Exit This Way
Maer Roshan, former editor of Radar and founder of the recently shuttered The Fix, is joining the board of directors at Assignmint.com, a start-up job management site designed to streamline the editorial process between freelance writers and publishers.
“Maer’s deep industry knowledge and proven entrepreneurial skills are invaluable in furthering Assignmint’s goal of fixing the relationship between publishers and writers,” Assignment.com CEO (and New York media vet) Jeff Koyen said, in an announcement.
“Publishing will never be easy but Assignmint fixes the day-‐to-‐day problems that can derail otherwise great companies,” Mr. Roshan said.
Things to Download
It’s billed as an iPad magazine, but Punch–which we first reported on last week–is less a magazine than it is a clever collection of culturally relevant apps and games. Revolving around pop culture topics that range from the highbrow (“Hedge Fund or Organic Farm?”) to the low (“Closet Case,” where you can dress up a paper doll version of Rick Santorum), Punch is a re-imagining of the iPad format, delivered to us by a cabal of Manhattan media folks, including Daily Candy founder Dany Levy and former Radar editor Maer Roshan.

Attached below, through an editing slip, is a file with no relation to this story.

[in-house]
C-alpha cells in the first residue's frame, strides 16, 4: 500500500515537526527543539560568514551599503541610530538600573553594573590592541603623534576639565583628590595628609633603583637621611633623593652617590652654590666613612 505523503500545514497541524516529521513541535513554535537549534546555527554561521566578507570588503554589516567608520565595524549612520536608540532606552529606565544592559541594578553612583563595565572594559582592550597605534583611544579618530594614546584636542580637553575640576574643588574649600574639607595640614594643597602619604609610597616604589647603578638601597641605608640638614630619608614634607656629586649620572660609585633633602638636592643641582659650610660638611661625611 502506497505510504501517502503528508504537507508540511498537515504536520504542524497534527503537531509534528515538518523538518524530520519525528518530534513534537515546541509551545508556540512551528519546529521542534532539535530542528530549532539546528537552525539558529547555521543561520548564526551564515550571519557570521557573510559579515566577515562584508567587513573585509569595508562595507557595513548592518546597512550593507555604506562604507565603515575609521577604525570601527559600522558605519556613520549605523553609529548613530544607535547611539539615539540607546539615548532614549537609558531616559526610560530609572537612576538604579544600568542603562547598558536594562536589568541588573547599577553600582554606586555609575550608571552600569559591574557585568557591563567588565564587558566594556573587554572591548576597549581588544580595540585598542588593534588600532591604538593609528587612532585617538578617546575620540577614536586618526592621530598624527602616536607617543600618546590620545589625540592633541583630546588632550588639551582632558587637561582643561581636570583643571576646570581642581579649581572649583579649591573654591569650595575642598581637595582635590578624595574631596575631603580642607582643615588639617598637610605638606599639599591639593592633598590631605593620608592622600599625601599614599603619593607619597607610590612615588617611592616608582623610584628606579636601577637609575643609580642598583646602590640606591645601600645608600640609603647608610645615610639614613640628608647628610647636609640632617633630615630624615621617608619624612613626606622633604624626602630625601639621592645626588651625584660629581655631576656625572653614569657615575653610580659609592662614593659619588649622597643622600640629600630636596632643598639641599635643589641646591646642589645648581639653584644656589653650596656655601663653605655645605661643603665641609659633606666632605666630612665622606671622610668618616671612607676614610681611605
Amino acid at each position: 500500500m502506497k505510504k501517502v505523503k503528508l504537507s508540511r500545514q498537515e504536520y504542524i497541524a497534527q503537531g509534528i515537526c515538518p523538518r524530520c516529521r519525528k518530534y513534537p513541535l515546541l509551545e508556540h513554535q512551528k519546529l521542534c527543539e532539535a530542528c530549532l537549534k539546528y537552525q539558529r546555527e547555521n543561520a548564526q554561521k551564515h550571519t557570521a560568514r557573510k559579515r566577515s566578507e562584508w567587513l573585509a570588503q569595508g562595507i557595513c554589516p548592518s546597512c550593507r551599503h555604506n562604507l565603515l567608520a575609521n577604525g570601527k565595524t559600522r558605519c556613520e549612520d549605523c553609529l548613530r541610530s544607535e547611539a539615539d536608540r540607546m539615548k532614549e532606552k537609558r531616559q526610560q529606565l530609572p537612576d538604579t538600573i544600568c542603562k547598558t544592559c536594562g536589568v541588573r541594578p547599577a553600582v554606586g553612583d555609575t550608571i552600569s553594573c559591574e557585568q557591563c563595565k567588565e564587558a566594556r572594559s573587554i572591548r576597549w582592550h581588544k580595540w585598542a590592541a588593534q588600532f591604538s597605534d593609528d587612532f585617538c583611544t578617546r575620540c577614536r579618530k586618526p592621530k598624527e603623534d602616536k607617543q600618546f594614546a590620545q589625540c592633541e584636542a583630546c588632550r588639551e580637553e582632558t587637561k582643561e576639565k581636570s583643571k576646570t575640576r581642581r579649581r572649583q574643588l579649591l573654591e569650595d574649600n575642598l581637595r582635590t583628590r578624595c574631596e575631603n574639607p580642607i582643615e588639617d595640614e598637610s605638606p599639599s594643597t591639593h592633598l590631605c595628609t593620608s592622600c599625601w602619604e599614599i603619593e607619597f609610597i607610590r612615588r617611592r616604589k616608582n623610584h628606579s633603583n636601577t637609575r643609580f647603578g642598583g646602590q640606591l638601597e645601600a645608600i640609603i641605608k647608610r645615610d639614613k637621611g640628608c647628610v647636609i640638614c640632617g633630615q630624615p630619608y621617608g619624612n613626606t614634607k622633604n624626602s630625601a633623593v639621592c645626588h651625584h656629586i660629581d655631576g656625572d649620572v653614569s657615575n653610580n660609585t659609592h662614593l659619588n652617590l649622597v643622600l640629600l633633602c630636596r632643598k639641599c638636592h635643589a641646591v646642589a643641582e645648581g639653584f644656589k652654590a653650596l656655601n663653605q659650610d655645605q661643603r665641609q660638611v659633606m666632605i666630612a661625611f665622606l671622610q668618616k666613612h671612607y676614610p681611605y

Now, Punch has announced that it has tapped Jim Windolf to serve as the mag’s first Editor in Chief. Mr. Windolf has a long-established media career–he’ll be leaving his position as a contributing editor at Vanity Fair, where he’s served for over a decade, to join the Punch team. (Spoiler: he also worked at the Observer for nine years before joining Vanity Fair.)
A cabal of New York media notables has been working on the most secretive editorial product for the iPad since The Daily, and after more than a year in development, it’s out today: Punch!, an “interactive satirical app” styled after a bookshelf lined with games like “Hedge Fund or Organic Farm?” and “Test Your Pop Culture IQ,” is light on substance and heavy on delight. It’s nothing like The Daily, cofounder and creative directory Dany Levy, founder of DailyCandy, told Betabeat.
Every feature, from “Closet Case,” in which you can dress up Rick Santorum like a paper doll, and “Visit the New North Korea,” a theoretical pitch to North Korea’s tourism board, demands swiping. The app has no ads, although its first sponsored content will roll out in conjunction with the Tribeca Film Festival, which is its first sponsor. Eventually, there will be a fee to download, Ms. Levy said.